The likes of Nestlé, BP, Rio Tinto and Wesfarmers are in the sights of 225 institutional investors which have signed on to the Climate Action 100+ initiative.
Launched in Paris yesterday, the initiative brings together a group of global institutional investors with more than USD$26.3 trillion in assets under management. They’re calling on 100 of the world’s biggest polluters to “act swiftly to improve governance on climate change, curb emissions, and strengthen climate-related financial disclosures”.
AMP Capital, Australian Ethical Investment, Colonial First State Global Asset Management, Cbus, First State Super, HESTA, Janus Henderson Investors, Local Government Super, VicSuper and AustralianSuper are among the investors.
AustralianSuper senior investment governance manager, Andrew Gray said: “In [a] few short months a substantial community of institutional investors have coalesced around this initiative because they want to send an unequivocal signal – directly to companies – that they will be holding them accountable in order to secure nothing less than bold corporate action to improve governance, curb emissions, and increase disclosure to swiftly address the greatest challenge of our time.”
The HSBC Global Asset Management director of responsible investment, Stephanie Maier added that climate change is a risk that no long-term investor can ignore.
The launch of the initiative falls on the second anniversary of the Paris Agreement, which saw a number of nations pledge to limit global temperature increases to a maximum 2-degrees Celsius above pre-industrial levels.
Noting this, Ms Maier continued: “To support the full implementation of the Paris Agreement it is also vital that investors and universal owners across the mainstream investment community do more to ensure major corporate emitters move swiftly to address the risks and pursue the opportunities presented by climate change, providing greater disclosure on how they are aligning with the 2-degrees transition.”
Investors are specifically calling on the 100 companies to:
1. “Implement a strong governance framework” which clearly states the board’s “accountability and oversight” of climate risk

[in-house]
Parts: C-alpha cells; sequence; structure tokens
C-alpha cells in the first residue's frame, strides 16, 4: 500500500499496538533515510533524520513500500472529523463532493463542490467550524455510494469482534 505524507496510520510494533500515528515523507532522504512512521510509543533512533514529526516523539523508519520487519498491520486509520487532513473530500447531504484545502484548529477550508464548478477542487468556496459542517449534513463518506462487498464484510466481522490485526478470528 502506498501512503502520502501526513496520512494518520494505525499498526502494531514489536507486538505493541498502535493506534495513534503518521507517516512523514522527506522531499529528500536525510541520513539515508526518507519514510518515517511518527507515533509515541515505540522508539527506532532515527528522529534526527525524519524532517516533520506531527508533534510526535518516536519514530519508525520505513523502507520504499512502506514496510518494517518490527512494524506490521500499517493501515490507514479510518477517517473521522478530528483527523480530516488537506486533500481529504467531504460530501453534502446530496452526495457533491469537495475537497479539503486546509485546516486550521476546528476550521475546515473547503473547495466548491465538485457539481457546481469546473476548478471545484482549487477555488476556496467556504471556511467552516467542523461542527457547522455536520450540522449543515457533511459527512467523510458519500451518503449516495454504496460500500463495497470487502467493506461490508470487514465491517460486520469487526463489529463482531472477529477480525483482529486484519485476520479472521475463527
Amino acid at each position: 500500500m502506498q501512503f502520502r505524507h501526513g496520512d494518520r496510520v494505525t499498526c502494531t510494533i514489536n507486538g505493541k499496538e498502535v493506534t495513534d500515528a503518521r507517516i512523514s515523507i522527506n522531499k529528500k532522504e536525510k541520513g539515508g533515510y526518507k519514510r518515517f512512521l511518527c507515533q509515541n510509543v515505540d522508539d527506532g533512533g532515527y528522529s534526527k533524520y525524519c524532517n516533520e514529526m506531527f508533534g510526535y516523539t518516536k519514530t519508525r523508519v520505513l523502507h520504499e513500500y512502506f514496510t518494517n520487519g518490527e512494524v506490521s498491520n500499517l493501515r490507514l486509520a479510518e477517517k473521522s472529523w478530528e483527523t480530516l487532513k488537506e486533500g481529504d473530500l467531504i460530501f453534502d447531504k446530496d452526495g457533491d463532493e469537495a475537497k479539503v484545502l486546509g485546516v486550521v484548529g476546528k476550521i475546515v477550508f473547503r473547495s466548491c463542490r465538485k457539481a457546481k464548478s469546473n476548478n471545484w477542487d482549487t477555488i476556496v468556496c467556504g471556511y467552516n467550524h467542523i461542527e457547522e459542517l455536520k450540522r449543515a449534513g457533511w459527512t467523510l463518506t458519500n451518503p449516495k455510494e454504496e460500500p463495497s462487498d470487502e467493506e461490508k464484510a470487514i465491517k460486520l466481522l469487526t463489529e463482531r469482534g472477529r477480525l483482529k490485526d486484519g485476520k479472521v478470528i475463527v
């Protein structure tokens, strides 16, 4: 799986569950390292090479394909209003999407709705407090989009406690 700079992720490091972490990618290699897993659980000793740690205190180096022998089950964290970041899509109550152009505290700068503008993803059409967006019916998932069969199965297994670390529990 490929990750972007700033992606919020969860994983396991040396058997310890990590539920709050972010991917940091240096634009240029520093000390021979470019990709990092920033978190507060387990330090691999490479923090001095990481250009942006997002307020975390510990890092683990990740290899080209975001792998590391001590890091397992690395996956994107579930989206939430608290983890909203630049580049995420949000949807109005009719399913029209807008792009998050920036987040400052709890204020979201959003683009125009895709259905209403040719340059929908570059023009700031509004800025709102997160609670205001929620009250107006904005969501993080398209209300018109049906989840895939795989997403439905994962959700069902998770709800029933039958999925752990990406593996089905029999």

2. “Take action to reduce greenhouse gas emissions across their value chain” as part of the Paris Agreement
3. “Provide enhanced corporate disclosure” to ensure that investors can assess the quality and strength of companies’ climate risk plans and procedures.
According to the investment director of sustainability at CalPERS, (one of the largest public US pension funds), Anne Simpson said that the initiative could have significant impact.
“Moving 100 of the world’s largest corporate greenhouse gas emitters to align their business plans with the goals of the Paris Agreement will have considerable ripple effects.
“Our collaborative engagements with the largest emitters will spur actions across all sectors as companies work to avoid being vulnerable to climate risk and left behind.”
In partnership with researchers, Climate Action 100+ will each year produce a report assessing companies’ responses to the “collaborative engagement” while setting the investors’ priorities for the next year.
In the Climate Action 100+ sign-on statement, signatories said; “The institutional investors that are signatories to this statement are aware of the risks climate change presents to our portfolios and asset values in the short, medium and long term.
“We believe that engaging and working with the companies in which we invest – to communicate the need for greater disclosure around climate change risk and company strategies aligned with the Paris Agreement – is consistent with our fiduciary duty and will contribute to achieving the goals of the Paris Agreement.”
The launch of the Climate Action 100+ initiative was a feature of the One Planet summit held in Paris this week. The summit was convened by the United Nations secretary-general António Guterres, French President Emmanuel Macron and World Bank President Jim Yong Kim.